As per the law, once an individual is arrested for non-bailable offences, he is remanded to either police or judicial custody even for petty crimes, and India being notorious for delayed legal proceedings and justice means that these individuals might have to stay in police or judicial custody for a very long time until they can seek the relief of default bail. However, the reality says otherwise when to comes to undertrial prisoners; according to the report published by National Crime Record Bureau in 2019 titled ‘Prison Statistics India 2019’, there were 3,30,487 under trial prisoners in the country, awaiting their trial, constituting more than 69.9 per cent of the total prisoners lodged in prisons and contributing to the issue of overcrowding prisons. These statistics only show the tip of the iceberg to a hidden horrid problem. These under-trial prisoners don’t only account for non-bailable offences but also include the people who are alleged for bailable offences but aren’t able to procure a surety. Thus, they receive no justice or are released until their trial. Delay in trial and investigation also only act as a catalyst for the existing problem. Criminal justice personnel's frantic search for relief can be evident in the decisions of releasing 7,000 prisoners on bail or parole to decongest prisons and, to ensure hygiene and maintenance in the prisons during the pandemic.

The Navlakha case has highlighted another issue that is to consider for effective implementation of the concept of house arrest: plea of default bail. While in normal circumstances once the period enumerated in the laws of the Code of Criminal Procedure for filing of charge sheet or for the further investigation as directed by the court is over, the accused is released on default bail. However, in this particular case, the Supreme Court did not include the house arrest under the term of custody citing the reason of no custodial interrogation taking place. This highlights that without proper structure to the alternative pre-trial detention, house arrest, the detainees could be stripped off of their firm legal rights and might not even receive just relief from the courts.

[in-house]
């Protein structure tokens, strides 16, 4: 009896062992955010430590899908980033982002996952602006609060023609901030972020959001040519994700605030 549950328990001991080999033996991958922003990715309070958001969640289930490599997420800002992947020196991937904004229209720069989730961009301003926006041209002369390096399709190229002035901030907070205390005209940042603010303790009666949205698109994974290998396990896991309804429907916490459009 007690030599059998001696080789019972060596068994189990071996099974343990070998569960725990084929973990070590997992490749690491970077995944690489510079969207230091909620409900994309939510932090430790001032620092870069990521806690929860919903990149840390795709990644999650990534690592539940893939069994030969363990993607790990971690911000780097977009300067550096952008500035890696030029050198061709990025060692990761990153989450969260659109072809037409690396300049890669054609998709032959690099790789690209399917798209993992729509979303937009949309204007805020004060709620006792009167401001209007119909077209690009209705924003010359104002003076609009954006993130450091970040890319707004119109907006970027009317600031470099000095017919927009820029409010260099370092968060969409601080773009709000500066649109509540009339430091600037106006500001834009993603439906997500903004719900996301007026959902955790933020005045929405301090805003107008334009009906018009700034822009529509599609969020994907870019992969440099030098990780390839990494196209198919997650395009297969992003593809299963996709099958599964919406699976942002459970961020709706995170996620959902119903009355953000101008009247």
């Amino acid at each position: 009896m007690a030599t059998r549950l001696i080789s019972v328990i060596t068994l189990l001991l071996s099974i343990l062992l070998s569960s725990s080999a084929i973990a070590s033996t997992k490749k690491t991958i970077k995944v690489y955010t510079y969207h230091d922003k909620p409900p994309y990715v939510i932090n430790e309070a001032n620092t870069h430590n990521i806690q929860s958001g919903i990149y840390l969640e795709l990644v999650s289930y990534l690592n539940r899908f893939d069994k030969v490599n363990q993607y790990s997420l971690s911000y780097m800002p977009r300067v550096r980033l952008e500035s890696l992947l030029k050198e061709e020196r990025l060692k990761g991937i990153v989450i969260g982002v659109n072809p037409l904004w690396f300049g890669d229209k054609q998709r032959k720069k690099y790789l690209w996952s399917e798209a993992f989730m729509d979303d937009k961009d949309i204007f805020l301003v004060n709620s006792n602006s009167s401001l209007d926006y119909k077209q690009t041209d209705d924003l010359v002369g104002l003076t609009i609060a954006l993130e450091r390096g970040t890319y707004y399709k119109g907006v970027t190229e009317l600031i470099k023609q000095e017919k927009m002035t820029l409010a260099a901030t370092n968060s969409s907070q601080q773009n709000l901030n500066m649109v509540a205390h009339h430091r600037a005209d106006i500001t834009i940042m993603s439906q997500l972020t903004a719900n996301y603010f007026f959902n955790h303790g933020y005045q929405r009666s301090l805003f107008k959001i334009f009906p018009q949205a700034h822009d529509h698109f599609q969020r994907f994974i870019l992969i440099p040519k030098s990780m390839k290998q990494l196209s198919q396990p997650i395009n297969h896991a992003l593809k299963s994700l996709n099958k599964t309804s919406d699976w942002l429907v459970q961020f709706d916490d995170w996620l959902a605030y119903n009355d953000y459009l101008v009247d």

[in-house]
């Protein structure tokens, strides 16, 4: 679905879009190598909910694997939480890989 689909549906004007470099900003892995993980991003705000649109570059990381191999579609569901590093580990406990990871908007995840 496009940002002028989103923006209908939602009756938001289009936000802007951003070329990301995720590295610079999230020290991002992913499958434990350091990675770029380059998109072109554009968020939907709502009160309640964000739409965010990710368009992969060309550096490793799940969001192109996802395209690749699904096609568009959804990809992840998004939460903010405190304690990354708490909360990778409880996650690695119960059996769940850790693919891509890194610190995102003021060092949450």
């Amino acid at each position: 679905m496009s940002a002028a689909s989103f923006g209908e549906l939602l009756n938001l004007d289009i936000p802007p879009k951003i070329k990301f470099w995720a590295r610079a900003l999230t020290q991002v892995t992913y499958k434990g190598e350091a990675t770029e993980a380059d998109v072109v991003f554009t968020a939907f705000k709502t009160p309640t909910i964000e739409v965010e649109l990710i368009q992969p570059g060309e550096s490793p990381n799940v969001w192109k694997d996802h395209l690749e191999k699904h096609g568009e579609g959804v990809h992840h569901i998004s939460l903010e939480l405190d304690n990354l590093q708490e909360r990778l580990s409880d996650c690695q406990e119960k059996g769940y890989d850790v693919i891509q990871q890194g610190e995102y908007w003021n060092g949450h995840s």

The Appeal of Home Confinement

House arrest as a form of detention is shown to be very appealing as studies show that confinement is a more preferred cost-effective substitute to imprisonment for punishment and deterrence. In the USA, it has been observed that house arrest, without electronic monitoring, saves about $10,000 to $15000 (equivalent to 8 to 11 lakhs) per year. In addition to reducing the pressure on the administration to build new prisons and bearing the cost of $50,000 (equivalent to 37 lakhs) per bed.

Further, if the level of house confinement is to the extent of letting the detainee leave home for work, education, medical treatment and other specific circumstances. Then it showcases offenders as productive, tax-paying members of society and can even earn brownie points for their good behaviour in the eyes of law. This also supports the inclusion of rehabilitation and positive reinforcement in the punishment model of sentencing and helps in decreasing the stigmatization of offenders in society. Studies of prisons worldwide indicate that often the closed environment of prisons becomes a breeding ground for running extortion rackets, hatching conspiracies and centres of radicalisation. This throws lights on the requirement of appropriate prison facilities and professional personnel to reduce recidivism and to establish a proper response of the prison administration.

House confinement is very appealing especially to those who have a responsibility towards their family and children. Even pregnant women can be provided with relief through this intermediate alternative sentencing. The present prison situation is extremely worse for women with children who suffer unspeakable miseries due to the inadequacy of jail space. There are only 31 women jails out of 36 States and Union Territories. Furthermore, in marginalised communities, the people which contribute the most to the prison population, house arrest acts as a tool of ensuring a strong surveillance system and monitoring of potential criminal activities through regular patrol in the neighbourhood and community area.

A Reality Check of House Arrest